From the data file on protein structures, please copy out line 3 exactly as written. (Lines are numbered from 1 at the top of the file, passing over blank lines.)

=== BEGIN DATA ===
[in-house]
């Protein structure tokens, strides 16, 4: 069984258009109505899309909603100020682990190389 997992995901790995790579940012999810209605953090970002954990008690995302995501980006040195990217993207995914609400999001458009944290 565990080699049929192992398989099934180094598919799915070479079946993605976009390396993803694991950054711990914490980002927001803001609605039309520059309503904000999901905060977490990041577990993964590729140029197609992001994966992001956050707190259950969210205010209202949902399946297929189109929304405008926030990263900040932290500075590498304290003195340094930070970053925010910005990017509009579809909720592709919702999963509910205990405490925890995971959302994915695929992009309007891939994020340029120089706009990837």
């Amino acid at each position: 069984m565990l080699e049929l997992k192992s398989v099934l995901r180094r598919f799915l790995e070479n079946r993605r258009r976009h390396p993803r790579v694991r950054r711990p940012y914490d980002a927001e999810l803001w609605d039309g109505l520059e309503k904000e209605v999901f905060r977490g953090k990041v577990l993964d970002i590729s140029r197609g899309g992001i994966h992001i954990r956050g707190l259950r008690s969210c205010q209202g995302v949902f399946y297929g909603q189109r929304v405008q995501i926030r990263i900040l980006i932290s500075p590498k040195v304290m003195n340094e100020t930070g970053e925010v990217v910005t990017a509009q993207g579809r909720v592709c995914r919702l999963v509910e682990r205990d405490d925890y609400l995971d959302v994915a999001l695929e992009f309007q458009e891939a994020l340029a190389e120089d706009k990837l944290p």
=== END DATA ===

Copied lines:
């Amino acid at each position: 069984m565990l080699e049929l997992k192992s398989v099934l995901r180094r598919f799915l790995e070479n079946r993605r258009r976009h390396p993803r790579v694991r950054r711990p940012y914490d980002a927001e999810l803001w609605d039309g109505l520059e309503k904000e209605v999901f905060r977490g953090k990041v577990l993964d970002i590729s140029r197609g899309g992001i994966h992001i954990r956050g707190l259950r008690s969210c205010q209202g995302v949902f399946y297929g909603q189109r929304v405008q995501i926030r990263i900040l980006i932290s500075p590498k040195v304290m003195n340094e100020t930070g970053e925010v990217v910005t990017a509009q993207g579809r909720v592709c995914r919702l999963v509910e682990r205990d405490d925890y609400l995971d959302v994915a999001l695929e992009f309007q458009e891939a994020l340029a190389e120089d706009k990837l944290p």